Kids Safety 101
A child with a christmas themed mask on

Holiday Coping Tips for Stressed-Out Parents

With Christmas just a few weeks away and the holiday season more uncertain than ever before, it’s a tough time for parents. You want your children to have happy memories, but how can you make it happen in the midst of a pandemic?

The CDC currently recommends limiting celebrations to virtual visits or people already living in your household. “In-person gatherings that bring together family members or friends from different households, including college students returning home, pose varying levels of risk,” the agency warns.

Decorating Safely

Creating a sense of normalcy at home can help younger kids cope with the uncertainty in the air. Decorating for the holidays is a safe way to celebrate–with a few important warnings. The normal safety rules for decorations are still in place, so make sure to pay attention to potential hazards as you deck the halls.

  • Secure decorations, including the tree, so that they can’t be pulled down by curious kids.
  • Poinsettias, holly berries, and mistletoe are all toxic to kids (and pets, too). Avoid using these plants.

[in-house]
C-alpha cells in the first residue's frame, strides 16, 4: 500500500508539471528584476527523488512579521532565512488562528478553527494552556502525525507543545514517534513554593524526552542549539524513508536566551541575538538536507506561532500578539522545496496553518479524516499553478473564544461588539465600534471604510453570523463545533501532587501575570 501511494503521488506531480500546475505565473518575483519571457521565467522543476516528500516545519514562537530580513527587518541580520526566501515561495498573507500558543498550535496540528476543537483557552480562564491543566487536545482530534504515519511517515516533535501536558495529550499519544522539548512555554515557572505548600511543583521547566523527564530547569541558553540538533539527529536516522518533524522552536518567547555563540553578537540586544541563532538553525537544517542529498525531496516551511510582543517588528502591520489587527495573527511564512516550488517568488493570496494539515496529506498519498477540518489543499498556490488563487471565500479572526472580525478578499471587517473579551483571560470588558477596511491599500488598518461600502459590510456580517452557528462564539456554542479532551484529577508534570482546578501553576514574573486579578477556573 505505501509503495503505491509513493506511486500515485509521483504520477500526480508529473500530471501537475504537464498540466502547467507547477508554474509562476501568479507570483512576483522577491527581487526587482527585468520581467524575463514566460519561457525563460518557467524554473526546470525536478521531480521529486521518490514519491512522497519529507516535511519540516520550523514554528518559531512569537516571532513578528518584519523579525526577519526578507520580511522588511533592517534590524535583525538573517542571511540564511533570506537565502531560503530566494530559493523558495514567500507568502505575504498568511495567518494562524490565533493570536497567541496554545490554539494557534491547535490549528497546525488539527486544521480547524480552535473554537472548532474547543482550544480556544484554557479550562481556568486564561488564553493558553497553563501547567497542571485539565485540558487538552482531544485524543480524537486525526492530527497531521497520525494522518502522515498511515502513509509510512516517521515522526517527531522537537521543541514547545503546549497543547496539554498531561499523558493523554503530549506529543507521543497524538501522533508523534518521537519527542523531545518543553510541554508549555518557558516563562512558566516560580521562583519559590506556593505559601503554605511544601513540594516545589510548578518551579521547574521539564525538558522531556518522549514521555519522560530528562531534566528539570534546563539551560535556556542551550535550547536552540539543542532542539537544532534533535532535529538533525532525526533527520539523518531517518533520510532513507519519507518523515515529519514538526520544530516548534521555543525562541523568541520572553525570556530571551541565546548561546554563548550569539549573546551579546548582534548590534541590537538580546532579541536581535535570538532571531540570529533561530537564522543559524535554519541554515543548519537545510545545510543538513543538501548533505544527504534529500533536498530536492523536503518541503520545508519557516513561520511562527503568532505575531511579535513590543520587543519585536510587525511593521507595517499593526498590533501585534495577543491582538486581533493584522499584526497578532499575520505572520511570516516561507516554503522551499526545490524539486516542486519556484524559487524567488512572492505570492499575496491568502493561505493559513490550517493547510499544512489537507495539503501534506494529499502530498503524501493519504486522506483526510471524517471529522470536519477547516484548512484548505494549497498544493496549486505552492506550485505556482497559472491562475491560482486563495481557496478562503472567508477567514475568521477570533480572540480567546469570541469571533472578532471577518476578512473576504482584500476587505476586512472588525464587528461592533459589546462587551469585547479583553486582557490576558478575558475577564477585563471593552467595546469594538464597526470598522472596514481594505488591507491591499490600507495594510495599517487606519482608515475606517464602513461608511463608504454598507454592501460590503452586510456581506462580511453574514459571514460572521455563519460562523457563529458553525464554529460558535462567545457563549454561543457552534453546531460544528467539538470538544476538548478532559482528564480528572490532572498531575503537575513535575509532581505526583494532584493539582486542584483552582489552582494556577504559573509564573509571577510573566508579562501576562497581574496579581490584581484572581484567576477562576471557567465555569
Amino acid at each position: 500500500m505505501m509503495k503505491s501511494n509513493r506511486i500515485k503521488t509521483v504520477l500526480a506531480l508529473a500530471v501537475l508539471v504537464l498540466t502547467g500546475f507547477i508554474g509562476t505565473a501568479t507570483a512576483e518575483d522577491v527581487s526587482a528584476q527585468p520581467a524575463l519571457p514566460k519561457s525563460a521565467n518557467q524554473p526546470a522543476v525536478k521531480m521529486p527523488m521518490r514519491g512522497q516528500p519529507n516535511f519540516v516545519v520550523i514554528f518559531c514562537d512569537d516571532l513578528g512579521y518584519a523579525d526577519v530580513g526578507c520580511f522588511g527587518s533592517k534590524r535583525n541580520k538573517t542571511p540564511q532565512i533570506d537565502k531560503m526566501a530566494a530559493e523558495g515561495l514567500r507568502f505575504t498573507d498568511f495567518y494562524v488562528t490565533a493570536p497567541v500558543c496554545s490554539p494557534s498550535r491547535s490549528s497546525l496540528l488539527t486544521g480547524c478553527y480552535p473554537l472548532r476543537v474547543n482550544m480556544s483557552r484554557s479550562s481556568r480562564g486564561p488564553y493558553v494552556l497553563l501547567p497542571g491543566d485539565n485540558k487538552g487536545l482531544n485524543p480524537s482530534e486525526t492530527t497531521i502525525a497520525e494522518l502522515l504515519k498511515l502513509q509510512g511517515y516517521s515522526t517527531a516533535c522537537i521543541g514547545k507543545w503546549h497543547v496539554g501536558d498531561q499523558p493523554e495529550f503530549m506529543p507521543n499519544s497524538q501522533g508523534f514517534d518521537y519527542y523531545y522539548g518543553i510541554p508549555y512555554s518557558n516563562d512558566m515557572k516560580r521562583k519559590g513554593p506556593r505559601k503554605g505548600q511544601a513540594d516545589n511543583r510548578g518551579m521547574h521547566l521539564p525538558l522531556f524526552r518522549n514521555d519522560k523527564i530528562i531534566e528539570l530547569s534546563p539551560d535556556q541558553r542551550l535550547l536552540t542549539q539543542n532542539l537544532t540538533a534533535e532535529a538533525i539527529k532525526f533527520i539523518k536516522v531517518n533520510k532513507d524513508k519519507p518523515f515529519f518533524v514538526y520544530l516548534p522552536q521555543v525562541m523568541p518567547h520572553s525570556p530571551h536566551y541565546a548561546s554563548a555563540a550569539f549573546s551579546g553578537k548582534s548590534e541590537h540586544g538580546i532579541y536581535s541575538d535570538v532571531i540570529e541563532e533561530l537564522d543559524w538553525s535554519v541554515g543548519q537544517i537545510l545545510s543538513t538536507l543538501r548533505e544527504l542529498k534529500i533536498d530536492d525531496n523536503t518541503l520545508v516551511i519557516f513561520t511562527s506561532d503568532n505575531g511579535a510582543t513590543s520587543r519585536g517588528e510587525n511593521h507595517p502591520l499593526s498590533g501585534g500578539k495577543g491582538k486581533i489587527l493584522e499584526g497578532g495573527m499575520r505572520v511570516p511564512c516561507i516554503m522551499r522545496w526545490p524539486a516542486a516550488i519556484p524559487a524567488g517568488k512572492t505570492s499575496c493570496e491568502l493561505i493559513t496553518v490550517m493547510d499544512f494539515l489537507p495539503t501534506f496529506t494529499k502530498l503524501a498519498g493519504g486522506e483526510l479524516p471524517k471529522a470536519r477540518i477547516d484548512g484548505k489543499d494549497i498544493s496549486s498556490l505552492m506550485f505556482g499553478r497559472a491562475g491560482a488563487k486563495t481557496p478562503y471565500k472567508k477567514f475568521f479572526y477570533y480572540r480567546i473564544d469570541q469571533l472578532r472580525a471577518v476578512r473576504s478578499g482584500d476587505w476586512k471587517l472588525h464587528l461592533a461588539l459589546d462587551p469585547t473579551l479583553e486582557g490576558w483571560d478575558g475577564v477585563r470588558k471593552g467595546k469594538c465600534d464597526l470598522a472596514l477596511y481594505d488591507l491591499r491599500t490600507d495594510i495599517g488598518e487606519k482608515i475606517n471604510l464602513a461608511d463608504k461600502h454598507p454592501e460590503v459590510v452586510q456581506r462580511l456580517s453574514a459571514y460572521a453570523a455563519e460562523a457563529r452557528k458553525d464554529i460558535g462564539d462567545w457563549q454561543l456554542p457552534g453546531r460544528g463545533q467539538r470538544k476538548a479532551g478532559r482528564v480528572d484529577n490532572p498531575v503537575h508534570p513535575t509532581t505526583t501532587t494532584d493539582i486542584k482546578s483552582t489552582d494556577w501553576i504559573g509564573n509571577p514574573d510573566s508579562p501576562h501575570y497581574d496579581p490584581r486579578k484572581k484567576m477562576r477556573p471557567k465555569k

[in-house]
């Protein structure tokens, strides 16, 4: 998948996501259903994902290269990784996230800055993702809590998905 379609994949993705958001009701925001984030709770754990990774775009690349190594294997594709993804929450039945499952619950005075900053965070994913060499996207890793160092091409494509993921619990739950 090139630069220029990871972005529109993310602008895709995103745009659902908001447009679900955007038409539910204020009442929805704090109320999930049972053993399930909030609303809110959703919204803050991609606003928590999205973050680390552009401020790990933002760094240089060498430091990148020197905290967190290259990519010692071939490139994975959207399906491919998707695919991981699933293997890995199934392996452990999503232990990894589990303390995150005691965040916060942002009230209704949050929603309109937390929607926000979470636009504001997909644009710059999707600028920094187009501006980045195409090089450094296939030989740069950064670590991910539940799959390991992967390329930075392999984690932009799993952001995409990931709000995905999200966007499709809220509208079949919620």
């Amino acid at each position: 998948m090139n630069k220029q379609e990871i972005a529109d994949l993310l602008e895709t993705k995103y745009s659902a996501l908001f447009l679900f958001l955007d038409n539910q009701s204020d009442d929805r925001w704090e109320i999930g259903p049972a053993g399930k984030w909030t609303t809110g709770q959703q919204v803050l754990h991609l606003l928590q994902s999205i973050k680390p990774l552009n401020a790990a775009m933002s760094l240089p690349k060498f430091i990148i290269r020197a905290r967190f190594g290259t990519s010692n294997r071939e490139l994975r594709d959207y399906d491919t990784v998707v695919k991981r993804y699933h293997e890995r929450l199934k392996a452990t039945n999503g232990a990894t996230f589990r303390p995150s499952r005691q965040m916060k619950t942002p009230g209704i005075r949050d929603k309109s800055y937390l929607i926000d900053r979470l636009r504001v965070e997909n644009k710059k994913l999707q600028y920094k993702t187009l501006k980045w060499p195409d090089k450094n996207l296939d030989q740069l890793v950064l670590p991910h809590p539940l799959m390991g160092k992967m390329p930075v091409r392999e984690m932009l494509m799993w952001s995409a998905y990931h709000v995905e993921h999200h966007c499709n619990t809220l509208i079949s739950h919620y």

• Position items that are breakable or potential choking hazards well out of reach.
  • Make sure that cords are kept out of the way. Use surge protectors and lights that are UL rated for safety.

Talk About Feelings

Kids might be disappointed or scared right now as they realize that the holidays aren’t the same in 2020. Start setting expectations about what is–and is not–possible.

If you won’t be able to visit family, brainstorm other ways to connect. Phone calls, video chats, making handmade cards or care packages… there are plenty of ways to help kids feel involved with the holidays and keep them safe, too.

Center Gratitude

Although it’s tough to find a silver lining in this stressful time, there are still things to be thankful for. One potential upside of the 2020 holiday season is the chance to scale back and reflect on what the season means to you.

It’s easy to get swept up in the commercial aspects of the holidays, especially for kids who are bombarded by ads for toys and treats. As parents, you might find yourself dreading December because of the pressure to make everything perfect and meet all of your obligations to friends and family. It is, in short, a lot.

This year, take the opportunity to pare down your celebrations and focus on the traditions that are most meaningful to you.

Erin Long